Customer service is a term referring to the techniques and strategies applied by businesses to satisfy customers who buy or use their products and services. It’s a nuanced practice of offering one-on-one interactions to help solve the customers’ problems and increase purchase satisfaction. Customer service includes, for example, planned and spontaneous actions like sending out a post-purchase thank you card and troubleshooting a problem with a product, respectively.
To gain a better understanding of customer service, it’s important to learn about how it works and the different types.
Definition and Examples of Customer Service
Customer service is one-on-one support that businesses provide to help customers choose, buy, and/or maintain their product or services. It essentially consists of individual interactions between a representative of the business and the customer via a variety of channels.
By providing good customer service, businesses can meet customer expectations and sometimes even surpass them to ensure people are satisfied with their purchase, shop again, and hopefully become loyal to the business.
Here are two examples of what customer service looks like in practice:
- Email support to help customers solve a problem: If you’re selling software and a buyer is unable to understand how to navigate it, a customer service agent employed by your company can offer to assist the customer via email.
- On-call support for troubleshooting: Similar to the above example, if your customer has trouble understanding or setting up your product, a customer service agent can offer to explain the details over a phone call.
Alternative names: Customer support, customer care, customer assistance, helpdesk services
How Does Customer Service Work?
Depending on the type of business, product, or service, customer service may vary. Some companies, especially large, profitable corporations, may have a separate team employed specifically to handle customer queries.
Smaller businesses may not have the budget to bear such expenses, but they can still offer customer service through simpler, cost-effective methods like email support.
Within larger companies, customer service teams typically have a pre-planned, scheduled workflow. Each member of the team, sometimes referred to a customer or live agent, is assigned a new customer query sent by email, text, or the website’s contact form. The agent is then responsible for helping the customer learn more about the product or problem and to find solutions if something is not working.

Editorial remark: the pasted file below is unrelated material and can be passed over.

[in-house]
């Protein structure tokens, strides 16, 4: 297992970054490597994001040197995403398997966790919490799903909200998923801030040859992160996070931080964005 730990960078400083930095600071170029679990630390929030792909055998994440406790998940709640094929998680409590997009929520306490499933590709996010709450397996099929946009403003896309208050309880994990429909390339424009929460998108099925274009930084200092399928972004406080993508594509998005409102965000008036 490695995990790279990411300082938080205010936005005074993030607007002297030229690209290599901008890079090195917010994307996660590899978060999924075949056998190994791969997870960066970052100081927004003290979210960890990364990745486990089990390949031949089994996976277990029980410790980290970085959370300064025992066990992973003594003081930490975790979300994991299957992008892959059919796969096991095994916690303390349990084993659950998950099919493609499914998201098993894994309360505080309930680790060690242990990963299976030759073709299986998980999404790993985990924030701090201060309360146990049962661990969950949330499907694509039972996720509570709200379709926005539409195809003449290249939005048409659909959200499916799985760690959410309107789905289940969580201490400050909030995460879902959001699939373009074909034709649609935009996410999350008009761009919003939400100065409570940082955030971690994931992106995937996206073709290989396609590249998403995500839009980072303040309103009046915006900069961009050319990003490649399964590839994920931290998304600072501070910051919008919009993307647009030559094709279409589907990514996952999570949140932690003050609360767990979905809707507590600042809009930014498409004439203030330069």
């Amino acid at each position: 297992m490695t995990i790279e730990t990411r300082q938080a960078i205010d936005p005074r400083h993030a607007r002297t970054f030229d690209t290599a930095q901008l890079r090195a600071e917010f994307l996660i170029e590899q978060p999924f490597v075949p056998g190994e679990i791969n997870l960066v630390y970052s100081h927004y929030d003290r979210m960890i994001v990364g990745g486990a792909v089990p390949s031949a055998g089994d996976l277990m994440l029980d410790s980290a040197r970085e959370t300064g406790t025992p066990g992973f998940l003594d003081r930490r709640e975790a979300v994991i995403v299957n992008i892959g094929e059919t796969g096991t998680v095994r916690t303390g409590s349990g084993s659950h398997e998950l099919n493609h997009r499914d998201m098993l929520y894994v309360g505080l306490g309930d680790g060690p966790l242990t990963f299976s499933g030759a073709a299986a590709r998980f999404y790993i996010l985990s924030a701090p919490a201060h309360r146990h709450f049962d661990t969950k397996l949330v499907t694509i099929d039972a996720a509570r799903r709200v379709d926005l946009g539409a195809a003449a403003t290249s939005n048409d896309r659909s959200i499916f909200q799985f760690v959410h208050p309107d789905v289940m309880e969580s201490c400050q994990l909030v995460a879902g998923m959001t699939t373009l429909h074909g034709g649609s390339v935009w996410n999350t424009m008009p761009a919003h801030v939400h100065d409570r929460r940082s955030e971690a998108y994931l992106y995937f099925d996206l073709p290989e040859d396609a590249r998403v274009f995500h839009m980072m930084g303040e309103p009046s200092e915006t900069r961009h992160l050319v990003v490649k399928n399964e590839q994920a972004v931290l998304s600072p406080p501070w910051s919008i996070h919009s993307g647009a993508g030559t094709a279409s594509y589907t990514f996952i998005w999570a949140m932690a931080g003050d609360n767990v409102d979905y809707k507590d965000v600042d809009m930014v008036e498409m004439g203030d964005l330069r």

After the conversation is over, the customer is asked to leave feedback to analyze the quality of customer support they received. This helps the business improve its customer service teams and strategies.
Smaller businesses may handle these steps independently, meaning they receive, acknowledge, and troubleshoot customer problems directly, or have a single assistant to manage the customer experience. It can be time-consuming, but quite necessary—especially for new businesses still building their reputation in the market.
Customer service teams can also collect survey responses or feedback forms to improve the product and user experience.
Why Customer Service Matters
As competition arises between companies selling similar products and services, exceptional customer service can be a great way to distinguish your business. According to a recent study from research and advisory firm Gartner, 81% of companies say they expect to compete mostly on the basis of customer experience (CX). Meanwhile, a survey from PwC finds that nearly three-quarters of consumers point to CX as an important factor in their purchasing decisions. This sample data shows customer service is not just another nice-to-have, but an important aspect of turning your business into a successful venture.
Types of Customer Service
The type of customer service a business offers depends on the size of its current team, available budget, staff bandwidth, and time constraints. Here are some of the most common types of customer service offerings:
In this type of customer support, queries are answered through email. This can be one of the most cost-effective ways to provide solutions.
- Ability to add links, videos, and images to better explain suggestions
- Can save emails for future reference
- Easier to track, forward, and store email queries
- Lack of human quality, voice, and tone.
- Emails can be ignored, accidentally deleted, or go to spam, leading to delayed communication
- Typing up correspondence can be time-consuming
Here, a business’s representative offers to talk a customer through their difficulties and offer solutions via phone call.
- Can be easier, faster, and save time for both parties
- Offers a more personal connection
- Easier to explain solutions by talking
- Can be expensive if you need to add staff to manage calls
- Can feel intrusive for some customers
- Can result in long wait times
In-Person Customer Support
In this scenario, either the customer or the agent visits the other in person to figure out potential solutions.
- Can increase customer satisfaction through personal interaction
- Can be easier to demonstrate something live rather than sendingscreenshots and videos over email.
- Can be expensive and time-consuming
- Can require on-site support team
- Can be expensive and time-consuming
If possible, always schedule an appointment for in-person visits to avoid intrusive, awkward, and unfruitful interactions.
- Customer service is one-on-one support that businesses provide to help customers choose, buy, and/or maintain their product or services.
- It can refer to either pre-planned or spontaneous actions to enhance customer experience.
- Customer service can be offered through multiple channels, including phone, email, and in person.
- Good customer service can drive customer loyalty and repeat business.